Legendary customiser and TV prop-maker Gene Winfield held a remarkable open day at his house in the desert. AutoClassics had to be there!
Once a year legendary hot rod creator Gene Winfield opens the doors to his shop in the Mojave desert. On a dry dusty part of Sierra Highway surrounded by tumbleweed and cactus, you’ll find Gene’s oasis. Hundreds of hot-rodders, customisers and bikers have shown up to say hi to Gene.
There’s a pop-up tent out front with folks lined up for autographs. Gene’s got a huge smile on his face, he spends time with everybody, signing prints for dads and kids alike. As you wander the compound you start to get an idea just how long Gene has been creating. In one corner is an original car from the Man from U.N.C.L.E. TV series, over there are cars from RoboCop, there’s The Reactor, over there is Back to the Future, and there’s the Jade Idol from 1959 – the car that made Gene famous. Gene’s whole shop is open.
The sign on the door says ‘Welcome to Winfield’s sleep deprivation headquarters 9am-9am’. He’s got multiple bays for fabricating, with several works in progress. His hammers and metal-shaping tools are worn from years of use, and big metal-shaping machines line the walls. You can only imagine the sleepless nights with pressing deadlines.
Keep walking through into the yard behind: rows and rows of car stuff sitting in the sun. Bumpers, doors, grilles, fenders and cars in various states of decay. Keep walking, there’s an acre of cars sitting, all with the same desert patina – Edsels, Cadillacs, and even a pair of old Jaguars from the ’60s.
Back in front a crowd has gathered. A bunch of old guys have grabbed a girl from the crowd and thrown her in the front seat of a vintage dragster. They’re walking around the dragster with a pair of jump leads and a starter. One leans over to her and says ‘Don’t touch a thing!’ And with that the car erupts into life, the ground is shaking, the crowd cheers, iPhones are capturing the moment… it’s so loud you can’t talk. They race the motor, eye-burning fumes fill the air – and with that it’s quiet again.
Syd Mead, 'designer of the future', has made it out today. John D’Agistino of Celebrity Kustoms is greeting folks, some guys are selling memorabilia, there’s a baby chopper, others demonstrate car wax, one booth is custom-painting skateboards. It’s a relaxed environment, the band is playing rockabilly tunes, the snow-cone vendor has been shaving ice all day. But there’s one line everyone wants to get in.
Gene’s house is his own personal museum. In between autograph signing he gives tours, and I jump in line. We file in one at a time: the first room is a small workshop filled to the ceiling with packages of old car parts, tools, bicycles, lamps, licence plates, a cash register...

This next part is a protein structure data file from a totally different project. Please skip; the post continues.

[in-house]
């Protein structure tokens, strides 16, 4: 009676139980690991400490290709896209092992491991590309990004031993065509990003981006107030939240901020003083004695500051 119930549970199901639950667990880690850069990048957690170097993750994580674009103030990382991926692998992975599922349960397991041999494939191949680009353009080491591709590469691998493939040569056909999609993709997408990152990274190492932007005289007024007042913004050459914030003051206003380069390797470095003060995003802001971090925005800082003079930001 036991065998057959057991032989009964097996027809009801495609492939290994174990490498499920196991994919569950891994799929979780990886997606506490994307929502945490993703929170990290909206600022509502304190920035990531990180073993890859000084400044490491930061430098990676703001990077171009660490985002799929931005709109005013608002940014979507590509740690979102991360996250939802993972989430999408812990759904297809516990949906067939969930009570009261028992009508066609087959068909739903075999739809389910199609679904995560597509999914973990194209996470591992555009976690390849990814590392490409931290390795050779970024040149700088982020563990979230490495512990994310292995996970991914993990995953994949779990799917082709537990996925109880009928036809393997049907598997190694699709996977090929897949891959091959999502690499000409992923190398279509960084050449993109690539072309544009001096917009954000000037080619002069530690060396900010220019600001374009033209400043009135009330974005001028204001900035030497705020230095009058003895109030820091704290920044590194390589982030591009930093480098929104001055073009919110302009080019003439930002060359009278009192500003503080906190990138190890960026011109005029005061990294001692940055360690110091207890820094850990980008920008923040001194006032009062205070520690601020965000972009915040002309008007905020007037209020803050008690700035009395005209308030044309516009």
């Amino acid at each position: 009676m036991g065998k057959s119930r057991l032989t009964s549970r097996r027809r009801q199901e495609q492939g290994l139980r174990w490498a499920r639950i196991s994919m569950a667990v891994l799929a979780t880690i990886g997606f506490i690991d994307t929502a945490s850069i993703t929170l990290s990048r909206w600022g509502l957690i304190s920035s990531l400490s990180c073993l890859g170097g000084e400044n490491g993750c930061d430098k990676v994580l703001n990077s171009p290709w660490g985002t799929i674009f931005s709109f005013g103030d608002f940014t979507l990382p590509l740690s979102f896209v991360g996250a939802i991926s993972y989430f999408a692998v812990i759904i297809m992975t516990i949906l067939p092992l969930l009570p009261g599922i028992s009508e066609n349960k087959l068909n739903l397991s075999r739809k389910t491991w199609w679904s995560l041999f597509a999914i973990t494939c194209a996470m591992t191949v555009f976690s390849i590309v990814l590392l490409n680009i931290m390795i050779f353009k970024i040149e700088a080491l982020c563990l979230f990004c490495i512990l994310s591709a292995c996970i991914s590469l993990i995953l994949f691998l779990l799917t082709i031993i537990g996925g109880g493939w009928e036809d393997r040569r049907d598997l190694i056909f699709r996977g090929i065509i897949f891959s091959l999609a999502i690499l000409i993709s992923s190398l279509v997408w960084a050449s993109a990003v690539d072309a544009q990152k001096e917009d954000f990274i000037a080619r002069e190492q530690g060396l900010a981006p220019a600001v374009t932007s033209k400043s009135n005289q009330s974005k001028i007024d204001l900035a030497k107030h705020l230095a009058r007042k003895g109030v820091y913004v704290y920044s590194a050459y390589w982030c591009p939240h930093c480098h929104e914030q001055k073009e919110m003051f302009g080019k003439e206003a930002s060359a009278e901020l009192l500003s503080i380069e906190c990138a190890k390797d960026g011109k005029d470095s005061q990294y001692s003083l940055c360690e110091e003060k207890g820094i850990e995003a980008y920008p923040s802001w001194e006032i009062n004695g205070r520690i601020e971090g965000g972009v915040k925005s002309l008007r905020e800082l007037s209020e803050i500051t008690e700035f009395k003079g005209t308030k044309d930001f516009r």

I go up a stair into the next room. I hear ‘And don’t forget to sign the guest book'. Next to the guest book are signed 8x10s of beautiful famous girls, ‘To Gene, with love’, and the toys, model after model of his cars, Hot Wheels and Matchbox cars still in their packages, one of the original Terminator robots in the corner with a spray gun in his hand. A few more steps brings me into a 1950s Happy Days diner, red and white bar stools in front of a long counter, black and white checker floor, vintage Coca-Cola signs and milkshake makers.
Gene pushes us along. We’re in his living room now – you forget we’re in the middle of the California desert. He grabs an electric guitar saying, ‘Billy Gibbons made this for me, Elvis gave me this, it’s his concert belt, here’s my first trophy, and this is my 1963 Strip Star competition car,’ and yes, it’s a car sitting inside.
We keep walking into the kitchen, and he points to a group of framed business cards. You look closer; Rockefeller, Henry Ford, Howard Hughes, Thomas Edison, A. Lincoln… ok, ok!
Now we’re looking at old motors next to his bed. He shouts out, ‘Who knows the jet size for a…’ We’re all quiet. ‘And this is a pinball machine a guy in France made for me as a birthday present, cost him $2500 bucks just to ship it too me…’
But I haven’t seen the Star Trek room yet, so I wander off. Gene has an entire room built like the inside of the Enterprise. I stand at the doorway – there’s the Captain’s chair, the command deck, a signed William Shatner one-sheet poster, original show props, a Phaser, a Communicator, even a Tribble. I walk back to the kitchen, Gene is taking pictures with visitors, and with that the kitchen door swings open, the bright sun hits our eyes and we’re back outside.
This was quite a ride, As I walk back to my car a freight train rumbles past. I wonder if this is why Gene never sleeps. As Syd Mead once said, ‘There are more people in the world who make things than there are people who think of things to make.’ I look back at Gene’s yard. It’s a field of dreams.